Use this URL to cite or link to this record in EThOS: http://ethos.bl.uk/OrderDetails.do?uin=uk.bl.ethos.583755
Title: Impact of two types of educational intervention on clinical practice in venous ulceration
Author: Seeley, Michael A.
Awarding Body: Cardiff University
Current Institution: Cardiff University
Date of Award: 2006
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Abstract:
This study aimed to establish the effect of two types of educational intervention on clinical practice involving 34 experimental = 14, control = 20 District Nurses from communities across South Wales who were actively engaged in the assessment and treatment of venous leg ulcer wounds. Experimental and control educational interventions were each designed around expert-ranked venous leg ulcer assessment and treatment key tasks. The experimental educational intervention incorporated added dimensions of identified training needs and preferred learning styles in the educational intervention following knowledge, skill and learning style assessments using valid and reliable measurement instruments. Measurement instruments used were: Royal College of Nursing Continuing Education Examination a specifically constructed Objective Structured Clinical Examination and Kolb's Learning Styles Inventory. Burnout and Previous Development as potential confounding variables were accounted for across each of the two groups using valid and reliable measurement instruments. Measurement Instruments used were: Maslach's Burnout Inventory and a specifically constructed previous development questionnaire. Post-intervention District Nurse clinical practice variation levels were recorded over a six-month period using a specifically constructed clinical practice variation questionnaire. Surprisingly, control group results demonstrated improved clinical practice levels of being better informed about clinical subjects contained within the clinical practice variation questionnaire +5.4% consciously changing the way clinical tasks were approached +3.8% and changing practice by undertaking clinical tasks differently +22.0% . No statistical difference existed between experimental and control groups for categories of: being better informed about clinical subjects and consciously changing the way clinical tasks were approached. However, statistical significance existed between experimental and control groups for the category of changing practice by undertaking clinical tasks differently. The main conclusion to be drawn from this study was that the hypothetical proposal of this type of educational intervention demonstrating improved experimental group District Nurse clinical practice over control group District Nurse clinical practice was, at a statistical level, not supported. However, clinical practice variation questionnaire results demonstrated improved control group clinical practice over experimental group clinical practice and that in such unexpected circumstances, this phenomenon required further investigation.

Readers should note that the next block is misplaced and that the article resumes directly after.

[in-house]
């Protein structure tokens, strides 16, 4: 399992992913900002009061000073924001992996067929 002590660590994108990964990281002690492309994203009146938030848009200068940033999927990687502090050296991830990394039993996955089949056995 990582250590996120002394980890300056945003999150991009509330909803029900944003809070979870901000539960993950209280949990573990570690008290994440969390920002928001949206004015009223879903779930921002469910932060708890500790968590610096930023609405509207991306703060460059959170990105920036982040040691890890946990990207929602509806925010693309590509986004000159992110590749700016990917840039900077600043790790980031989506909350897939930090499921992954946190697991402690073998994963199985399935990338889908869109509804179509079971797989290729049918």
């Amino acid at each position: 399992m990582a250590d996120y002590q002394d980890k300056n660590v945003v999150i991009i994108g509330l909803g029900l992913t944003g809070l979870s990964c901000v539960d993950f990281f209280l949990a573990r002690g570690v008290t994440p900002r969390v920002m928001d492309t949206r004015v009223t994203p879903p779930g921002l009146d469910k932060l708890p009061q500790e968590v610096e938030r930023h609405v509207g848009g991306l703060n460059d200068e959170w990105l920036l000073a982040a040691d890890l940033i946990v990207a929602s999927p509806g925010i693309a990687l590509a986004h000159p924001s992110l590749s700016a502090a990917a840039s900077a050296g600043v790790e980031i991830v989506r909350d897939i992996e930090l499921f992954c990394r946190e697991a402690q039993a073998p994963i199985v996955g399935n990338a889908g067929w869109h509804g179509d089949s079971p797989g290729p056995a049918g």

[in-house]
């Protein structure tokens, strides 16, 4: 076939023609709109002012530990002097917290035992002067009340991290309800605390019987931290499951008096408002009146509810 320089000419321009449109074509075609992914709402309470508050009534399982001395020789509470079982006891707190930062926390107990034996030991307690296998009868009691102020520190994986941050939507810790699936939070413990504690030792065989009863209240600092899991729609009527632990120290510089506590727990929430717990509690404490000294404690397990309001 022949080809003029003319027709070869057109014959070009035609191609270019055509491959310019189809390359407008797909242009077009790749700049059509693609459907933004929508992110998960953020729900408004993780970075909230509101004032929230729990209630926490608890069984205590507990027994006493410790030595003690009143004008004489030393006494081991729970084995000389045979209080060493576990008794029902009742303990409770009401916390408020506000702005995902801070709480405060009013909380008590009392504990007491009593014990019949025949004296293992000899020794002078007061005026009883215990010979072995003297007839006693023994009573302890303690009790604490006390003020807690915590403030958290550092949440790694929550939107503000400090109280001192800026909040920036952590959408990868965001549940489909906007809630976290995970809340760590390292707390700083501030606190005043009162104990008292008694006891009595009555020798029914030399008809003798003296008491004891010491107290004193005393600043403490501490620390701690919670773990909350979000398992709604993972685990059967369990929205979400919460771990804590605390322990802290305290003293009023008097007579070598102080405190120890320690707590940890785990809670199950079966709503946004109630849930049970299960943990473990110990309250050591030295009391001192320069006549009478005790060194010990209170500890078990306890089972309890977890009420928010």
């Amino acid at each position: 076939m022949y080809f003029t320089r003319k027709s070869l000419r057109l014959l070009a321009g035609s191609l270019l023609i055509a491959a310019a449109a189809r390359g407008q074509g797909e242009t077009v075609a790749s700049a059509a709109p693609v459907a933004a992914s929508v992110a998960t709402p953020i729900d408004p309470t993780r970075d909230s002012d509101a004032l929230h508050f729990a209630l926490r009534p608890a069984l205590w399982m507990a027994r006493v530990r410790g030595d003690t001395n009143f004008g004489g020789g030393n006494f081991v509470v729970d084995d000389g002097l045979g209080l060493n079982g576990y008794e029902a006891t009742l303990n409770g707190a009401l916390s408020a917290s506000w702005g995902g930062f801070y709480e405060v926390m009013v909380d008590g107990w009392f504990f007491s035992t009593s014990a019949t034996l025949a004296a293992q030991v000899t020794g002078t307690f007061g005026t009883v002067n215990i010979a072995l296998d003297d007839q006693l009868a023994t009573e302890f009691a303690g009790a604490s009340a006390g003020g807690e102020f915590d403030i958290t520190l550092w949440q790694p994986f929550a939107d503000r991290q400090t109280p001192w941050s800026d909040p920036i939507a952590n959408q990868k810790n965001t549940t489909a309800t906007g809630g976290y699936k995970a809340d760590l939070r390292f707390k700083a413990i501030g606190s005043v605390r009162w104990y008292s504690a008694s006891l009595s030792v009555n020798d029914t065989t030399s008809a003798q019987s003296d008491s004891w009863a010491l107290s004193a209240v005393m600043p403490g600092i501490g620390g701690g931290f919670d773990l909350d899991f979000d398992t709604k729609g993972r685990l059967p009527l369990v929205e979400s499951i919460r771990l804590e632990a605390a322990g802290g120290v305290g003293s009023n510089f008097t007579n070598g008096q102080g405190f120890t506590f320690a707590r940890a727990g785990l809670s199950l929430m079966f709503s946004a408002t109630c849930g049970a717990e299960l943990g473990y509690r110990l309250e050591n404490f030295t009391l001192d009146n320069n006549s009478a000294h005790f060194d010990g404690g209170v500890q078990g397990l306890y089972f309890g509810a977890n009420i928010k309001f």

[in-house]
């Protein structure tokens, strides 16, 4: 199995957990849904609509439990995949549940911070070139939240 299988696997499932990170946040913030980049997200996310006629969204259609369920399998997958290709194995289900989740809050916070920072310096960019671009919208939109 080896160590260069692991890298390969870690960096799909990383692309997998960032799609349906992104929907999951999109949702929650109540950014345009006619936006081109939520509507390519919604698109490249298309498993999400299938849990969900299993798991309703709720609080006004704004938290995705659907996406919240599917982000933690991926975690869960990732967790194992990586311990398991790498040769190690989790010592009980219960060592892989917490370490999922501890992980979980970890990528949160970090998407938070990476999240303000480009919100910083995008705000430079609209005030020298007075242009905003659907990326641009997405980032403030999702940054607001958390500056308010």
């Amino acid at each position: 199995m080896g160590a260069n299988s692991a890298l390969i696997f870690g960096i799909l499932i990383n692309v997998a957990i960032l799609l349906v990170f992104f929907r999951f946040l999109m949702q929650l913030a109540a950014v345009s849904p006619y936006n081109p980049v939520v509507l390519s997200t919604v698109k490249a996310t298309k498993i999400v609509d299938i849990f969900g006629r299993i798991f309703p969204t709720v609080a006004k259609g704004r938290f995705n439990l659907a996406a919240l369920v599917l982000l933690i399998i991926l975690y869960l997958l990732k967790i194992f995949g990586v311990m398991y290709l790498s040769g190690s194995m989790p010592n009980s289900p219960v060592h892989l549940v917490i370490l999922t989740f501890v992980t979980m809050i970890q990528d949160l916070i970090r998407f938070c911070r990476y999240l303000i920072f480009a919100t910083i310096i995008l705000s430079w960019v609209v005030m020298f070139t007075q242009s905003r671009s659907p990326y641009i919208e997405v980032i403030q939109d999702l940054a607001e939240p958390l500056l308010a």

Supervisor: Not available Sponsor: Not available
Qualification Name: Thesis (Ph.D.) Qualification Level: Doctoral
EThOS ID: uk.bl.ethos.583755  DOI: Not available
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